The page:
Mortgage credit available to consumers increased in November by 1.1% from the previous month as lenders offered more conventional products with expanded underwriting criteria, the Mortgage Bankers Association said.
The MBA’s Mortgage Credit Availability Index rose to 188.8 from 186.7 in October, setting a post-crash high for the second consecutive month.
“There were more mortgage programs offered with high loan-to-value ratios and low credit score characteristics — likely attributable to rising demand from first-time buyers,” Joel Kan, the MBA’s associate vice president of economic and industry forecasting, said in a press release. “As seen in our weekly mortgage applications survey, average purchase loan amounts have moved lower in the second half of the year, which also supports first-timers’ increased presence in the market.”
The MCAI’s conventional component increased by 2.4%, with the conforming portion up 4% and the jumbo segment 1.1% higher.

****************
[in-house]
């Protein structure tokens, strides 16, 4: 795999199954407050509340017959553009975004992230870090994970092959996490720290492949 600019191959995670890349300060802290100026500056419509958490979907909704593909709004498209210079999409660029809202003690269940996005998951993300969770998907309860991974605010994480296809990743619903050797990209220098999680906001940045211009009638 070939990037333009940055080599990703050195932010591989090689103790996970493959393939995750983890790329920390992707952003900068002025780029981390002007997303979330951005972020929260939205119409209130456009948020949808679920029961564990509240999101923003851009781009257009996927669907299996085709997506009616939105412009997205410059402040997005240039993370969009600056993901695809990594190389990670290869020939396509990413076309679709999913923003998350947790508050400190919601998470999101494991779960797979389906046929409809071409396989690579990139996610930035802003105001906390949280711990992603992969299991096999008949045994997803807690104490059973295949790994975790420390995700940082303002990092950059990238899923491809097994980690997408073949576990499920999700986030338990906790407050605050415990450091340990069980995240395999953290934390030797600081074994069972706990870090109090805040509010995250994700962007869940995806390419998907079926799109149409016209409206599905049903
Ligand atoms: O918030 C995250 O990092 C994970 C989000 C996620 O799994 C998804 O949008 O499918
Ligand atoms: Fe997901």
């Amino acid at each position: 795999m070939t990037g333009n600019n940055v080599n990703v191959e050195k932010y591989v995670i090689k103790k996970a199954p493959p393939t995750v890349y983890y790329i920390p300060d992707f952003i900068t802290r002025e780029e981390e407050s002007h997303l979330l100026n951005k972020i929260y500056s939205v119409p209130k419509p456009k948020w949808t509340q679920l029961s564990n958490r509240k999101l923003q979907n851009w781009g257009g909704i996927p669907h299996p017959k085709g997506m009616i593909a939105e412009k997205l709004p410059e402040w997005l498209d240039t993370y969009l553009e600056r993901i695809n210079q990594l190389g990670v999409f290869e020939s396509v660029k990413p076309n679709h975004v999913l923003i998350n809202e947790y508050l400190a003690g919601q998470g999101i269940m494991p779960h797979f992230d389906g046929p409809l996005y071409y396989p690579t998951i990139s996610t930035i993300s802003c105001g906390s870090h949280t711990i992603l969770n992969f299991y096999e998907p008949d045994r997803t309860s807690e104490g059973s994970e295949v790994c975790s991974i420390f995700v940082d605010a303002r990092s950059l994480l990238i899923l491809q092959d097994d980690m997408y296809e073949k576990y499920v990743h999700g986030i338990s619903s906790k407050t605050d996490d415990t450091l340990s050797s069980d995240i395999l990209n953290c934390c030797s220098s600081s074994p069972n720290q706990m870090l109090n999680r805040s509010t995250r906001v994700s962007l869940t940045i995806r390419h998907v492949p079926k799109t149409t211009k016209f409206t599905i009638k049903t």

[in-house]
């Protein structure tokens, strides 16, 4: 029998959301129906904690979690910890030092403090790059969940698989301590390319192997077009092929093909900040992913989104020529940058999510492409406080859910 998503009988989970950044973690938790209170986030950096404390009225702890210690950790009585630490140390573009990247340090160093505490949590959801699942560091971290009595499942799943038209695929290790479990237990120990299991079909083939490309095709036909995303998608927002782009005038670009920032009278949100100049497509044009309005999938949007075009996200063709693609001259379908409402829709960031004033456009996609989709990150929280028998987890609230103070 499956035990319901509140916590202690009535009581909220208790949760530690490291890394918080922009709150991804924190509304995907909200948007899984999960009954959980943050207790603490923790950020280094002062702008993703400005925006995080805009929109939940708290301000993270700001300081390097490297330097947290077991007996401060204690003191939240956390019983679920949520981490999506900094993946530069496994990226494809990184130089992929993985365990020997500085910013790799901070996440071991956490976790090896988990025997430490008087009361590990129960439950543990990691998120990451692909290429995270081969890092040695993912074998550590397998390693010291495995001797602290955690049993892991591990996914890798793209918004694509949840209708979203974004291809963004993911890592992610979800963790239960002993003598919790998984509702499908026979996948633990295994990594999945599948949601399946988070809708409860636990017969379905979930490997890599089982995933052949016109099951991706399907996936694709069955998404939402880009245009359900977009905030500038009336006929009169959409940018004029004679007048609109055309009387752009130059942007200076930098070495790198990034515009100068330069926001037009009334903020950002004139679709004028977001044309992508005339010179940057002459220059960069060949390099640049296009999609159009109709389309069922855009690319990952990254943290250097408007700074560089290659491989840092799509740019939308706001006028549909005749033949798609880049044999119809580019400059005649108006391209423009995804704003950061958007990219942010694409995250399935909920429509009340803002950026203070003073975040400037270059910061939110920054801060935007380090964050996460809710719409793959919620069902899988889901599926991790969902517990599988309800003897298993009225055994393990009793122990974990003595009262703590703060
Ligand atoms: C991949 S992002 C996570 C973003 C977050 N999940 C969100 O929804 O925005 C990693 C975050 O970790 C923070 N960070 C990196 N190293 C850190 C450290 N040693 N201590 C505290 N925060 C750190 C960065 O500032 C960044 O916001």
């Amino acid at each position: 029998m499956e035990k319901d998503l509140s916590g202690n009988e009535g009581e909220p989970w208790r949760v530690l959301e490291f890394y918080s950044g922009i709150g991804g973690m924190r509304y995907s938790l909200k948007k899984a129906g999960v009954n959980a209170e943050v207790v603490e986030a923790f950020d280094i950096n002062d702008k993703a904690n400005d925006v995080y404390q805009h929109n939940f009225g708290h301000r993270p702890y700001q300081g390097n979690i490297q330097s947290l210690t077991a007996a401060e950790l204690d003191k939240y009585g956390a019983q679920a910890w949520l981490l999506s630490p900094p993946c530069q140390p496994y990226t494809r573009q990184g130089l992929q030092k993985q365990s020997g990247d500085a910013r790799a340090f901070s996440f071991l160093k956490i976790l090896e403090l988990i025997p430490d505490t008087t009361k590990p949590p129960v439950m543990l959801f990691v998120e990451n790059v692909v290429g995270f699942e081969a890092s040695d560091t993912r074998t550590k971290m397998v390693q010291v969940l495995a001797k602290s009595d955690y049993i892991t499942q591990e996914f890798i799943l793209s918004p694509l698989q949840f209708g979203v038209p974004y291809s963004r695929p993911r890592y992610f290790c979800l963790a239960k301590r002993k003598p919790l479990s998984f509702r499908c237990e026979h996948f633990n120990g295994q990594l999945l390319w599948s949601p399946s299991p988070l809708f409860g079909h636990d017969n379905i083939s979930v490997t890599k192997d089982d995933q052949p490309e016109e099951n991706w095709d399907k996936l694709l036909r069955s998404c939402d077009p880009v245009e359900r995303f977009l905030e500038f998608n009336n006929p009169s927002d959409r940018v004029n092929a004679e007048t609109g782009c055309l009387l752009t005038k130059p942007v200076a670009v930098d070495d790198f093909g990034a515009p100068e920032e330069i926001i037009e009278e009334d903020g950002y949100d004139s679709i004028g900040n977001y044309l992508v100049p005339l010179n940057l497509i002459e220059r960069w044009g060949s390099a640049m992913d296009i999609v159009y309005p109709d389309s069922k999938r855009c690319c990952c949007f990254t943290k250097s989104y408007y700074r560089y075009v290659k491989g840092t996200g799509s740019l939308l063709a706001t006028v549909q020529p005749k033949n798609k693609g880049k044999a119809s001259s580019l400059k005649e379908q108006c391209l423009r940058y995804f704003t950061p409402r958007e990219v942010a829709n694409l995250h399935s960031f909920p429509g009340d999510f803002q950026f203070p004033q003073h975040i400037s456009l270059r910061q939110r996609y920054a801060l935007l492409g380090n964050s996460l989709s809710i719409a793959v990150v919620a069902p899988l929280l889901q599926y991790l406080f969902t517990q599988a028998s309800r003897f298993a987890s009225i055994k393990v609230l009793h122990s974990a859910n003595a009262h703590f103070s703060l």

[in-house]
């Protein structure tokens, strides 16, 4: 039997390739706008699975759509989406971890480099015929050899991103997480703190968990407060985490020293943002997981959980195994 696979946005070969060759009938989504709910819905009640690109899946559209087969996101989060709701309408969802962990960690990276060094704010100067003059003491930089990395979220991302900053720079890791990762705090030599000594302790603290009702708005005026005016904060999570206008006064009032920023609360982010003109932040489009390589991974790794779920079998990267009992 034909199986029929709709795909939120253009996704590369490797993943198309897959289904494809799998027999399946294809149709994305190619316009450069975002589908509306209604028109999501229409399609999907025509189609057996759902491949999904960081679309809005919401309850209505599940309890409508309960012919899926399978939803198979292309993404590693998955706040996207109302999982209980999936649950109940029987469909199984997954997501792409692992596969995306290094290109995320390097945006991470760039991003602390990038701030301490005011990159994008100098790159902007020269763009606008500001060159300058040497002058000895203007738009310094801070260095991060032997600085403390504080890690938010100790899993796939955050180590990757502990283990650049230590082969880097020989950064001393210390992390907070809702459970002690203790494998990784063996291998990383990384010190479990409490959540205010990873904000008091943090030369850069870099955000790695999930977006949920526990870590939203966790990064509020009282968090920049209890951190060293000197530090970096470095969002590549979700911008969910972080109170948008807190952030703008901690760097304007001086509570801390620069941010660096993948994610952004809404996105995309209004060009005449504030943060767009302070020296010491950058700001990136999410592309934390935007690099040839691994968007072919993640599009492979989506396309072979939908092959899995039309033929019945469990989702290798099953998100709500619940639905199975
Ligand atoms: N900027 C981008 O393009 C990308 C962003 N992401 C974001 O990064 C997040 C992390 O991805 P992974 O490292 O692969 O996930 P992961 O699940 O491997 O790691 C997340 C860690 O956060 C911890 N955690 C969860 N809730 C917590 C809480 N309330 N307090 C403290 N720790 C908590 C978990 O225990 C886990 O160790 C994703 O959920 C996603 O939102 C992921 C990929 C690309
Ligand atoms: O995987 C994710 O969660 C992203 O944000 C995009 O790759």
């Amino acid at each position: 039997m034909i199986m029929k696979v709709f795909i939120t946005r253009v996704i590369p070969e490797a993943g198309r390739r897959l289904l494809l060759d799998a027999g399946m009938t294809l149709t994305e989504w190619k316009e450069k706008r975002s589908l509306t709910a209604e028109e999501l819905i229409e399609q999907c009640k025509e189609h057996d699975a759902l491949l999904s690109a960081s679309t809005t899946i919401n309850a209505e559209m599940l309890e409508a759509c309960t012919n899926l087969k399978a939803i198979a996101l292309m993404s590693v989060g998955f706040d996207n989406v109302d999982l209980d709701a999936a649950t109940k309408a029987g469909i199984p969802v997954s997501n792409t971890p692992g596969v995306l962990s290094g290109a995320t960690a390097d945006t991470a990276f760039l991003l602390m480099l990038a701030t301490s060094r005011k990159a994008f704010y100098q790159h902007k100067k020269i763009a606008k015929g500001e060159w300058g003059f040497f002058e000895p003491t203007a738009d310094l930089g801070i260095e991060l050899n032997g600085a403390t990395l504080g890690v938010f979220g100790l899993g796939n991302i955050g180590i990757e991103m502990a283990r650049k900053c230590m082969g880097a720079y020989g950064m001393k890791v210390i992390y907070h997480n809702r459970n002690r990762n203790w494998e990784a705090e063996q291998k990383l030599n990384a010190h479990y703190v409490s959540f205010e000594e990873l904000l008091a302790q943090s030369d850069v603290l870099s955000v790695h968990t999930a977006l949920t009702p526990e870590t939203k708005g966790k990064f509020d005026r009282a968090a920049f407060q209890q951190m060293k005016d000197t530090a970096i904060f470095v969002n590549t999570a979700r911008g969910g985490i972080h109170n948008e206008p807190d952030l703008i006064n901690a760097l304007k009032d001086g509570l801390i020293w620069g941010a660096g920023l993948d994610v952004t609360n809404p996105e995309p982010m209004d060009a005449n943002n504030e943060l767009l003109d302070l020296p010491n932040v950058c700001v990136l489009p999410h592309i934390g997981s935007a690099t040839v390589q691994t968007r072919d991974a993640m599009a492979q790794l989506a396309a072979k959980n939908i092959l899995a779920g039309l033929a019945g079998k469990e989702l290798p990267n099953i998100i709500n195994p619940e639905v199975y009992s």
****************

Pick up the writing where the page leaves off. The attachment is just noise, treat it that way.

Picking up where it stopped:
“As seen in our weekly mortgage applications survey, average purchase loan amounts have moved lower in the second half of the year, which also supports first-timers’ increased presence in the market,” said Kan.
But while more conventional products are coming to the marketplace, lender availability of government-guaranteed products, whose low down payment requirements appeal to many first-time buyers, continued to lag. The government credit availability index was down 0.1% from October, continuing the long-term trend that started in April 2017.
The MCAI is calculated by the MBA using loan program data from Ellie Mae’s AllRegs Market Clarity database with a benchmark of 100 in March 2012. A lower index value indicates lenders are tightening their credit standards.
Even as the current index established a new post-crisis high, it is still far below the values established using historical data for mortgage credit availability during the boom period that ended in 2006.